Though Effexor and Zoloft both treat depression and anxiety as well as other selected disorders, they differ when it comes to how they work, how they affect the patient (i.e., side effects and caveats), and how they interact with other medicines.
For one, these two antidepressants come from different families of medicine. Effexor belongs to the serotonin-norepinephrine reuptake prohibitor (SNRI) group of antidepressants. It serves to balance the two neurotransmitters—serotonin and norepinephrine—that send messages to the brain and affect one’s mental health as it pertains to anxiety, panic, and depression.
Zoloft belongs to a family of antidepressants called selective serotonin reuptake inhibitors (SSRIs). It does not act upon the neurotransmitter called norepinephrine. Instead, it addresses only the serotonin balance, more greatly associated with mood than norepinephrine, though both prove as actors in terms of mood.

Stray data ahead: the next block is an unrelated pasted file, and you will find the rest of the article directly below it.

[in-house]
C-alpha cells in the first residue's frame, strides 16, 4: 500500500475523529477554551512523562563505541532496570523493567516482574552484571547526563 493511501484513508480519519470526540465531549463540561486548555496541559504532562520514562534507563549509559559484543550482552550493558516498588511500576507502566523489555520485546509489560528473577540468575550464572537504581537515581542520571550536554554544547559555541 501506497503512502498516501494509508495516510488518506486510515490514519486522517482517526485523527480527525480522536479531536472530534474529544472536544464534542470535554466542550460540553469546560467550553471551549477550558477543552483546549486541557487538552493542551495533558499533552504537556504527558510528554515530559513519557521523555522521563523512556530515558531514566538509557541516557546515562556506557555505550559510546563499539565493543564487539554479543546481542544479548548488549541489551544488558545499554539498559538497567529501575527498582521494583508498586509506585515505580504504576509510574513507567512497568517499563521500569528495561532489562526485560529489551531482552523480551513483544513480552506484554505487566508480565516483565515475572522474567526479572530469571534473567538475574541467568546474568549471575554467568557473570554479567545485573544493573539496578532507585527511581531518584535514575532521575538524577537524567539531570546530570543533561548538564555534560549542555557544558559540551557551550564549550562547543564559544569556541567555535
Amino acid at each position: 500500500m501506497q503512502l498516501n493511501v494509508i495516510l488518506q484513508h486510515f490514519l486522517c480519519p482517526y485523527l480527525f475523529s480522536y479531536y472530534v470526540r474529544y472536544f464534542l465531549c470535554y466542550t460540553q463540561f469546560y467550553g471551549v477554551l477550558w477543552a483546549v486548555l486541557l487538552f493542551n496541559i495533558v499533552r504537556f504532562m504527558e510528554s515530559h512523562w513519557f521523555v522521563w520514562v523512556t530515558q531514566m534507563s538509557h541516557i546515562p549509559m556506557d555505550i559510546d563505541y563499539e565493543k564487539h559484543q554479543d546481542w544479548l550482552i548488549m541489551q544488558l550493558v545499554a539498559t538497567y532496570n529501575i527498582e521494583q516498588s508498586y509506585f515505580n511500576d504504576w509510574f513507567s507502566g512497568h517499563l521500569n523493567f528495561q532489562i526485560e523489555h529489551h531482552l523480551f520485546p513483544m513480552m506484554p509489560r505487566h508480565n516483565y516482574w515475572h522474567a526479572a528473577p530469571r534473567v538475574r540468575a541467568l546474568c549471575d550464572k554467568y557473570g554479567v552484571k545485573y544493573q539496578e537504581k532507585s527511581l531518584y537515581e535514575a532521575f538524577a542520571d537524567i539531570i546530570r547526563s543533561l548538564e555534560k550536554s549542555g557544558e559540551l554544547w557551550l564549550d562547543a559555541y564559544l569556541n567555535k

Both Address Many Common Conditions
According to Iodine.com, a mental health consumer-website, Zoloft and Effexor address many conditions in common:
- Major depressive disorder (MDD)
- Generalized anxiety disorder (GAD)
- Social anxiety disorder (SAD)
- Panic disorder (PD, the fight-or-flight dynamic in laymen’s terms)
- Obsessive-compulsive disorder (OCD)
- Premenstrual dysphoric disorder (PDD, a more severe, debilitating form of PMS)
Additionally, Effexor treats diabetic neuropathy (chronic pain due to diabetes), hot flashes, and migraines. Zoloft additionally treats bulimia nervosa (a binge-eating disorder) and post-traumatic stress disorder (PTSD).
How They Interact with Other Medicines
Both Effexor and Zoloft can be used while treating multiple disorders. However, Effexor can address any of its aforementioned treatments simultaneously while Zoloft is not designed to do so. Both stand to interact with many other drugs, and therefore, they should be monitored closely when a patient is using other medicines, especially those that affect liver enzymes or live diseases. As with any antidepressant medicines, they should not be taken with alcoholic beverages.
Effexor interacts with the following medicines: MAO inhibitors (isocarboxazid, phenelzine, selegiline, etc.), CYP2D6 inhibitors (paroxetine, fluoxetine, quinidine), serotoneimipramines (fluoxetine, paratenolol, metoprolol trazodone, etc.), aspirin, NSAIDs, warfarin, desipramine, alcohol, and CNS drugs (phenobarbital, lorazepam, oxycodone, etc.).